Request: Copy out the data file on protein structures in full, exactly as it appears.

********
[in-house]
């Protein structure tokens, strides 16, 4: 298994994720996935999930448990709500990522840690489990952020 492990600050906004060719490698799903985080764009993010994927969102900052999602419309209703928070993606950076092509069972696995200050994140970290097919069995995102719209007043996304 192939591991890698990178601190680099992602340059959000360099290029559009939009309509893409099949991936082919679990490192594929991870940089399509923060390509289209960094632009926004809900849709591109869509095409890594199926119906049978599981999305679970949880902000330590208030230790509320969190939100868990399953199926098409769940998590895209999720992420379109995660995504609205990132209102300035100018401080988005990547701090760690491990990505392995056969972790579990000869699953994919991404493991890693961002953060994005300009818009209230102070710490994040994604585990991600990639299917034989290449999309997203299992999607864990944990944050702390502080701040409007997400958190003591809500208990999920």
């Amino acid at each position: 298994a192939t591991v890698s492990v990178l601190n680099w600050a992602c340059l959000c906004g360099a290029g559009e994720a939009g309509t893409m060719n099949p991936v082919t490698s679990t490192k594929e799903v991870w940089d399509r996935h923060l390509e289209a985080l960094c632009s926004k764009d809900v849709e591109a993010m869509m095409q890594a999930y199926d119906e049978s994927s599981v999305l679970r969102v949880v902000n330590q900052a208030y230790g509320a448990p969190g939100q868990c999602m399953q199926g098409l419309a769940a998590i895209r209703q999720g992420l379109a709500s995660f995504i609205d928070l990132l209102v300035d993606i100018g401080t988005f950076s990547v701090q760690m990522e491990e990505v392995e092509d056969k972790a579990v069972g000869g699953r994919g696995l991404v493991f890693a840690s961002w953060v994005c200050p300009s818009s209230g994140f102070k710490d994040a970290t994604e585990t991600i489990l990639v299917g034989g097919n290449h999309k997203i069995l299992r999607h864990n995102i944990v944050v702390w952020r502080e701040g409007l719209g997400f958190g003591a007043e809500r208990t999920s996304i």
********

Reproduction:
[in-house]
């Protein structure tokens, strides 16, 4: 298994994720996935999930448990709500990522840690489990952020 492990600050906004060719490698799903985080764009993010994927969102900052999602419309209703928070993606950076092509069972696995200050994140970290097919069995995102719209007043996304 192939591991890698990178601190680099992602340059959000360099290029559009939009309509893409099949991936082919679990490192594929991870940089399509923060390509289209960094632009926004809900849709591109869509095409890594199926119906049978599981999305679970949880902000330590208030230790509320969190939100868990399953199926098409769940998590895209999720992420379109995660995504609205990132209102300035100018401080988005990547701090760690491990990505392995056969972790579990000869699953994919991404493991890693961002953060994005300009818009209230102070710490994040994604585990991600990639299917034989290449999309997203299992999607864990944990944050702390502080701040409007997400958190003591809500208990999920």
């Amino acid at each position: 298994a192939t591991v890698s492990v990178l601190n680099w600050a992602c340059l959000c906004g360099a290029g559009e994720a939009g309509t893409m060719n099949p991936v082919t490698s679990t490192k594929e799903v991870w940089d399509r996935h923060l390509e289209a985080l960094c632009s926004k764009d809900v849709e591109a993010m869509m095409q890594a999930y199926d119906e049978s994927s599981v999305l679970r969102v949880v902000n330590q900052a208030y230790g509320a448990p969190g939100q868990c999602m399953q199926g098409l419309a769940a998590i895209r209703q999720g992420l379109a709500s995660f995504i609205d928070l990132l209102v300035d993606i100018g401080t988005f950076s990547v701090q760690m990522e491990e990505v392995e092509d056969k972790a579990v069972g000869g699953r994919g696995l991404v493991f890693a840690s961002w953060v994005c200050p300009s818009s209230g994140f102070k710490d994040a970290t994604e585990t991600i489990l990639v299917g034989g097919n290449h999309k997203i069995l299992r999607h864990n995102i944990v944050v702390w952020r502080e701040g409007l719209g997400f958190g003591a007043e809500r208990t999920s996304i």